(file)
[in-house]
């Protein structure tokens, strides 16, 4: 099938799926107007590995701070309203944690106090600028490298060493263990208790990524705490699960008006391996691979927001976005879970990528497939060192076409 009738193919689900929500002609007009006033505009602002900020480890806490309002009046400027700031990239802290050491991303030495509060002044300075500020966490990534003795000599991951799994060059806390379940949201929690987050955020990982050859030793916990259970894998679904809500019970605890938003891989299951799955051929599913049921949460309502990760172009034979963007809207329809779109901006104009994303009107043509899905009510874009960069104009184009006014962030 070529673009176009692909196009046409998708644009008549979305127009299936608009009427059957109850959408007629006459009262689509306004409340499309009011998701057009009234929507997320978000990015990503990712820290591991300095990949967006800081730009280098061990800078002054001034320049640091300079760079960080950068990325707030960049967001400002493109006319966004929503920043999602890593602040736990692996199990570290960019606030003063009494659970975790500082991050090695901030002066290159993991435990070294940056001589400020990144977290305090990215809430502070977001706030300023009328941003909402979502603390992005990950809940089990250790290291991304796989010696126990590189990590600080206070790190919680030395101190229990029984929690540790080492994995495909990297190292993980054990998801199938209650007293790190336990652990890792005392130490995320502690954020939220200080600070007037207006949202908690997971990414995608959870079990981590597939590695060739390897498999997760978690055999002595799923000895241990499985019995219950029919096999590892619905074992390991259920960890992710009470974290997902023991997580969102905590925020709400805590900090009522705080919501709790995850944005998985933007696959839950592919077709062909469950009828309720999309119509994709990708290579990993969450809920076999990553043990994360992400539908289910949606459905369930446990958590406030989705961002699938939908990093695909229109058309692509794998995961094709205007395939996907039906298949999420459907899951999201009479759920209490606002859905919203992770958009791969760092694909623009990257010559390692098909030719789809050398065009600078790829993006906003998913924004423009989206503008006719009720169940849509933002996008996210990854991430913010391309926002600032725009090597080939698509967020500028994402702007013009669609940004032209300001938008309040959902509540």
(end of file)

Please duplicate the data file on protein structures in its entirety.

[in-house]
């Protein structure tokens, strides 16, 4: 099938799926107007590995701070309203944690106090600028490298060493263990208790990524705490699960008006391996691979927001976005879970990528497939060192076409 009738193919689900929500002609007009006033505009602002900020480890806490309002009046400027700031990239802290050491991303030495509060002044300075500020966490990534003795000599991951799994060059806390379940949201929690987050955020990982050859030793916990259970894998679904809500019970605890938003891989299951799955051929599913049921949460309502990760172009034979963007809207329809779109901006104009994303009107043509899905009510874009960069104009184009006014962030 070529673009176009692909196009046409998708644009008549979305127009299936608009009427059957109850959408007629006459009262689509306004409340499309009011998701057009009234929507997320978000990015990503990712820290591991300095990949967006800081730009280098061990800078002054001034320049640091300079760079960080950068990325707030960049967001400002493109006319966004929503920043999602890593602040736990692996199990570290960019606030003063009494659970975790500082991050090695901030002066290159993991435990070294940056001589400020990144977290305090990215809430502070977001706030300023009328941003909402979502603390992005990950809940089990250790290291991304796989010696126990590189990590600080206070790190919680030395101190229990029984929690540790080492994995495909990297190292993980054990998801199938209650007293790190336990652990890792005392130490995320502690954020939220200080600070007037207006949202908690997971990414995608959870079990981590597939590695060739390897498999997760978690055999002595799923000895241990499985019995219950029919096999590892619905074992390991259920960890992710009470974290997902023991997580969102905590925020709400805590900090009522705080919501709790995850944005998985933007696959839950592919077709062909469950009828309720999309119509994709990708290579990993969450809920076999990553043990994360992400539908289910949606459905369930446990958590406030989705961002699938939908990093695909229109058309692509794998995961094709205007395939996907039906298949999420459907899951999201009479759920209490606002859905919203992770958009791969760092694909623009990257010559390692098909030719789809050398065009600078790829993006906003998913924004423009989206503008006719009720169940849509933002996008996210990854991430913010391309926002600032725009090597080939698509967020500028994402702007013009669609940004032209300001938008309040959902509540």